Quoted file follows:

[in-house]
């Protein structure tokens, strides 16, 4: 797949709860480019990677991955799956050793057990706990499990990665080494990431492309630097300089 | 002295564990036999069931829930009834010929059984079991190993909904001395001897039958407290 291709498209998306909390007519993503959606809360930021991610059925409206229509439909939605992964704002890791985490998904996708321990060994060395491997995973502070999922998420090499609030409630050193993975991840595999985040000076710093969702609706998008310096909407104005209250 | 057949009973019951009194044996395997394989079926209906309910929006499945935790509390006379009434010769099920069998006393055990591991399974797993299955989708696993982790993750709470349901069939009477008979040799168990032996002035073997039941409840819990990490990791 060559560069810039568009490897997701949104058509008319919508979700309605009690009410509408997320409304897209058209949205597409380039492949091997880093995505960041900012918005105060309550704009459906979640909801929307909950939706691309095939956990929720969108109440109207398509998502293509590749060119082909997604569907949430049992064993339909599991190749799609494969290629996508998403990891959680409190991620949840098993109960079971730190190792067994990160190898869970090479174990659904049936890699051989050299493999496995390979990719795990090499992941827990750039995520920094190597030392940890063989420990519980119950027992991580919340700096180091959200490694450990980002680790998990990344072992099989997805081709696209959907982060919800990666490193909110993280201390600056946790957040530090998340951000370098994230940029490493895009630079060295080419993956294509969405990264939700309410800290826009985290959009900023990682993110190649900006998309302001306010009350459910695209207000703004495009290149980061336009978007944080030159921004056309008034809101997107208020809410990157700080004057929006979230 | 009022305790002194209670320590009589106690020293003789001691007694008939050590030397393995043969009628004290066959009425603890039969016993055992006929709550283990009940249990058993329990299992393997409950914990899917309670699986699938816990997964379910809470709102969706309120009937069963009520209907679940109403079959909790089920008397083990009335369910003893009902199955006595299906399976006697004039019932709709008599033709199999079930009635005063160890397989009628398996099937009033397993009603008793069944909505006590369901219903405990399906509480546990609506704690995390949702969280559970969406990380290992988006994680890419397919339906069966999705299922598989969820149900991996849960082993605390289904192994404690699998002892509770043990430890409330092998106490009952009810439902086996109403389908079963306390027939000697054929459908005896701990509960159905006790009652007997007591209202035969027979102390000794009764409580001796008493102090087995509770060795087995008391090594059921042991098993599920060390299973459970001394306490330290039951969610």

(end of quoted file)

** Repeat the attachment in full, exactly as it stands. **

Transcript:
[in-house]
């Protein structure tokens, strides 16, 4: 797949709860480019990677991955799956050793057990706990499990990665080494990431492309630097300089 | 002295564990036999069931829930009834010929059984079991190993909904001395001897039958407290 291709498209998306909390007519993503959606809360930021991610059925409206229509439909939605992964704002890791985490998904996708321990060994060395491997995973502070999922998420090499609030409630050193993975991840595999985040000076710093969702609706998008310096909407104005209250 | 057949009973019951009194044996395997394989079926209906309910929006499945935790509390006379009434010769099920069998006393055990591991399974797993299955989708696993982790993750709470349901069939009477008979040799168990032996002035073997039941409840819990990490990791 060559560069810039568009490897997701949104058509008319919508979700309605009690009410509408997320409304897209058209949205597409380039492949091997880093995505960041900012918005105060309550704009459906979640909801929307909950939706691309095939956990929720969108109440109207398509998502293509590749060119082909997604569907949430049992064993339909599991190749799609494969290629996508998403990891959680409190991620949840098993109960079971730190190792067994990160190898869970090479174990659904049936890699051989050299493999496995390979990719795990090499992941827990750039995520920094190597030392940890063989420990519980119950027992991580919340700096180091959200490694450990980002680790998990990344072992099989997805081709696209959907982060919800990666490193909110993280201390600056946790957040530090998340951000370098994230940029490493895009630079060295080419993956294509969405990264939700309410800290826009985290959009900023990682993110190649900006998309302001306010009350459910695209207000703004495009290149980061336009978007944080030159921004056309008034809101997107208020809410990157700080004057929006979230 | 009022305790002194209670320590009589106690020293003789001691007694008939050590030397393995043969009628004290066959009425603890039969016993055992006929709550283990009940249990058993329990299992393997409950914990899917309670699986699938816990997964379910809470709102969706309120009937069963009520209907679940109403079959909790089920008397083990009335369910003893009902199955006595299906399976006697004039019932709709008599033709199999079930009635005063160890397989009628398996099937009033397993009603008793069944909505006590369901219903405990399906509480546990609506704690995390949702969280559970969406990380290992988006994680890419397919339906069966999705299922598989969820149900991996849960082993605390289904192994404690699998002892509770043990430890409330092998106490009952009810439902086996109403389908079963306390027939000697054929459908005896701990509960159905006790009652007997007591209202035969027979102390000794009764409580001796008493102090087995509770060795087995008391090594059921042991098993599920060390299973459970001394306490330290039951969610």